Hey Winona, it’s good to see you! It was pleasing to see you had a bit role in the acclaimed The Black Swan (even though you managed to escape without any en pointe scenes). It’s not, however, so pleasurable to see you in The Dilemma. Actually, it’s not much fun to see anyone in Ron Howard’s weak and thoroughly unfunny comedy. That’s doubly so for Jennifer Connelly and usual fast talking funny man Vince Vaughn.
Ronny Valentine (Vaughn) and Nick Brannen (Kevin James) are best friends and business partners. Things are going great for them; a possible megaproject is on the horizon with GM, Nick is happily married and Ronny is thinking about proposing to his longtime girlfriend Beth (Connelly). Unbeknownst to Nick, his wife, Geneva (Winona Ryder), has been having an affair with a meathead named Zip (Channing Tatum). The dilemma in The Dilemma is Ronny knows of her infidelity and is convinced telling his buddy will sink their company. What to do . . . what to do. As I see it, any sane man would do one of two things: Sleep with his friend’s wife as payment for remaining silent or tell his friend about the affair, consequences be damned.
Ronny, of course, does neither, choosing instead to snoop on Geneva (and later Nick), so we can laugh at how he finds himself in those oh so awkward situations. Cos, let’s face it, without them, there is no film to watch. And for the sake of your good taste, I’m not going to go through all the ridiculous scenarios he finds himself in; all I’ll say they’re not funny (the scene he causes at a wedding anniversary party is partially so) and they ultimately lead to him looking like the bad guy. Which is a strange (and a most unintended) twist because Ronny is supposed to be the main protagonist . . . or is he? — I stopped trying to understand his motivation long before the movie ended.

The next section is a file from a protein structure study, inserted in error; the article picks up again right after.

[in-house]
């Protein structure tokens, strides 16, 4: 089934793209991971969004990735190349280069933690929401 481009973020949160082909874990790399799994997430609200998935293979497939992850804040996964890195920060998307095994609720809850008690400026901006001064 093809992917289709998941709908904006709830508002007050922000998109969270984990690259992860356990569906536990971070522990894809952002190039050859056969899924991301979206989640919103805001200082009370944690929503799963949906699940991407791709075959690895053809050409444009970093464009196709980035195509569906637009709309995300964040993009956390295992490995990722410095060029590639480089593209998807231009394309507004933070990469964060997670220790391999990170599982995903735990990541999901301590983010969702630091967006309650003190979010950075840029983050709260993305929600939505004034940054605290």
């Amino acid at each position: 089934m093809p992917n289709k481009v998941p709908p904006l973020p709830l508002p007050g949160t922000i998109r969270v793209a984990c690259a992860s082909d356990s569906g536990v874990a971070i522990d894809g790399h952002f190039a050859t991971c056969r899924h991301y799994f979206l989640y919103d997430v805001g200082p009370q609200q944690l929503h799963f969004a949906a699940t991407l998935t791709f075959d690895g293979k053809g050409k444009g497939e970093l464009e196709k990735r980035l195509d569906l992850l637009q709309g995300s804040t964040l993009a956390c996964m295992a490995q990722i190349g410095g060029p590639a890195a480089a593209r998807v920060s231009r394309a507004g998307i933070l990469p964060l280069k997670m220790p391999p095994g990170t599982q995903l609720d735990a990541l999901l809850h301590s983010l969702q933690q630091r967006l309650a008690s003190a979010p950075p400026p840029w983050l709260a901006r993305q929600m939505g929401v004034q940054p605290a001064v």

Worse, is Vaughn’s quick wit and sharp tongue (qualities that make him one of the more bankable comedic stars today) can’t save a damn thing. As his girlfriend, Connelly, better at the dramatic pieces, has great screen presence and manages to salvage something of her role but she isn’t exactly given a whole lot to work with. No one really is; for married couples and best friends, no one seems to know who they are, who they are with or how to communicate with one another. Everyone takes a number, waits for their turn to jump to an ill-founded conclusion and retreats to stand in line again.
The Dilemma, perhaps seemed like an easy re-entry into the comedy realm for the accomplished Ron Howard (his last entry was more than ten years ago). And maybe it’s that time off that is where the stumble is — he is indecisive on how to balance the serious stuff with what should be light and amusing. This makes for some uncomfortable scenes that drag on far too long for the punch line — a punch line that, more often than not, isn’t much of a punch line at all. I’m more than sure Allan Loeb, the writer, carries a good portion of the blame too. Someone needs to ask him where the closure for Geneva is — she is quite literally dropped from the movie even though she is at the crux of the dilemma.
There is, however, a reason The Dilemma was released in January, typically the black hole month for movie industry — the studio knew they had a stinker on their hands. How right they were; how right they were.